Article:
The Prevention of Money Laundering Act

The Prevention of Money Laundering Act (PMLA) was initially drafted in 2002 and came into full effect in 2005. The Act created clear Anti-Money Laundering (AML) obligations for banks, Financial Institutions (FIs), and intermediaries to verify clients’ identities, maintain records, and furnish information to FIU IND.

The act defined money laundering as any of the following acts that were engaged with the illicit proceeds connected to crime:

  • Concealment
  • Possession
  • Acquisition
  • Use
  • Projecting as untainted property
  • Claiming as untainted property

The Act also requires FIs and related services to verify the Aadhaar identification numbers of individuals and perform the necessary Customer Due Diligence (CDD) on users and beneficial owners. This is a similar regulatory framework to the Financial Crimes Enforcement Network (FinCEN) in America. FinCEN endorses a Customer Identification Program (CIP) for all American FIs, a regulation that has now been adopted by the Financial Action Task Force (FATF) and across the globe.

Crypto AML regulations of the PMLA Act in India

In March 2023, the Finance Ministry extended the PMLA to the use of VDAs, fostering a new wave of crypto AML legislation. This gave authorities greater influence to enforce Know Your Customer (KYC) crypto rules to help prevent money laundering.

Under this amended Act, all crypto businesses must now obtain a license with FIU IND and comply with its AML policies. This involves substantial verification of users’ identities and maintaining reporting records.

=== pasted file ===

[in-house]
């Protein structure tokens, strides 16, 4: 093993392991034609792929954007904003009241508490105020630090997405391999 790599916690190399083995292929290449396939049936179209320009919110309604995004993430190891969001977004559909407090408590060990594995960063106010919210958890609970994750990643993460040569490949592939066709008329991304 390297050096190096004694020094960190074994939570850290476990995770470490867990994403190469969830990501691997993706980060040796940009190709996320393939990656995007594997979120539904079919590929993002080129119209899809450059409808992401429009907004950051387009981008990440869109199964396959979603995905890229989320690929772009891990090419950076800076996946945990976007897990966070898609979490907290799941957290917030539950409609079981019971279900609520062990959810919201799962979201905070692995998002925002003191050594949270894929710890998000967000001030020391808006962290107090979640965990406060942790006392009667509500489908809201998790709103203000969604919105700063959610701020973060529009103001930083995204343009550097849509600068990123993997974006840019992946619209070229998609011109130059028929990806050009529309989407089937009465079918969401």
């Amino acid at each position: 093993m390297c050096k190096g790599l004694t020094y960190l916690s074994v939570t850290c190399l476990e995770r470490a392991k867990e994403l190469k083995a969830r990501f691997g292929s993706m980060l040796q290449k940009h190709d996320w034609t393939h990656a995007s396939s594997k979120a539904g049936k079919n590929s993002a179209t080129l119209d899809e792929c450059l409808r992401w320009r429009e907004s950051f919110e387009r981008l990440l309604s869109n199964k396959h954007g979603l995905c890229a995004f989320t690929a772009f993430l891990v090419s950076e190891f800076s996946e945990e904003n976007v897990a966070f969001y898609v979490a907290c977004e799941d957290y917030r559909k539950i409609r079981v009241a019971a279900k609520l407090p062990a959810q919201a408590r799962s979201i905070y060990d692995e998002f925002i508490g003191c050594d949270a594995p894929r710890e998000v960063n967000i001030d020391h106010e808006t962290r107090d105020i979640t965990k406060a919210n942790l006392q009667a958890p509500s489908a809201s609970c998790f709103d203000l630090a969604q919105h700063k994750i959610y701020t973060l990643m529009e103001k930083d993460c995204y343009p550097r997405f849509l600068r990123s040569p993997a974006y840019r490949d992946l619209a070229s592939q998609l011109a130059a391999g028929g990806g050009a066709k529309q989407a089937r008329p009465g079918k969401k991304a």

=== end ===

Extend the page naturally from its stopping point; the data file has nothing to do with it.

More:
India’s Consumer Protection Act

The original Consumer Protection Act (1986) provided a regulatory framework for safeguarding consumer rights in India. It is designed to regulate how businesses operate and provide goods and services to consumers or users.

This Act was reintroduced in 2019 to address new market dynamics in the 21st century. It now provides legislation around digital and crypto transactions with enhanced enforcement mechanisms to ensure that crypto platforms are not misleading their users and to protect users from fraud and malicious practices.

The Consumer Protection Act of 2019 now plays a vital role in the country’s policies for crypto investor grievances and ensures that crypto exchanges, along with other VDA services, are being transparent to their users.

Crypto Pension and Tax Regulations

There is a 1% tax deduction at source on crypto transactions over ₹50,000 or ₹10,000 ($600 or $120) in certain cases. Furthermore any profits made on trading cryptocurrencies are taxed at 30%, regardless of an individual’s profession or salary.

Is Transferring Crypto a Taxable Event in India?

Any typical crypto transaction, including purchasing goods and services, swapping crypto assets on centralized or decentralized exchanges, receiving crypto in return for a service, and mining cryptocurrencies, is taxed at 30%.

The Indian government does not support the use of cryptocurrencies as a substitute for fiat currency and has long believed that crypto poses a threat to federal monetary policy. This could change in the future as the country begins adopting more favorable legislation.

Is India Pursuing a Pension Fund Regulatory Framework?

The original bill to block crypto assets (in 2021) suggests such a framework could be on the cards, with SEBI suggesting that independent regulators should create policies that pertain to their fields of expertise.

This initiative has since been disbanded as the region looks to adopt more favorable regulations to endorse the industry’s growth. Such a pivot since 2021 has brought about moderate success so far, but such a significant shift in attitude will always take time.

Regulating Cryptocurrency Exchanges in India

The Indian government has two core concerns about regulating Virtual Asset Service Providers (VASPs): non-compliance with AML, KYC, and tax regulations and concerns about customer protection.

AML and KYC Non-Compliance

India’s crypto regulation has been turbulent, with Centralized Exchanges (CEXs), VASPs, and other VDA services finding it hard to forge a way through the regulatory fog. However, a leading voice in the Indian crypto industry believes it will not be long before there is a cleaner regulatory framework.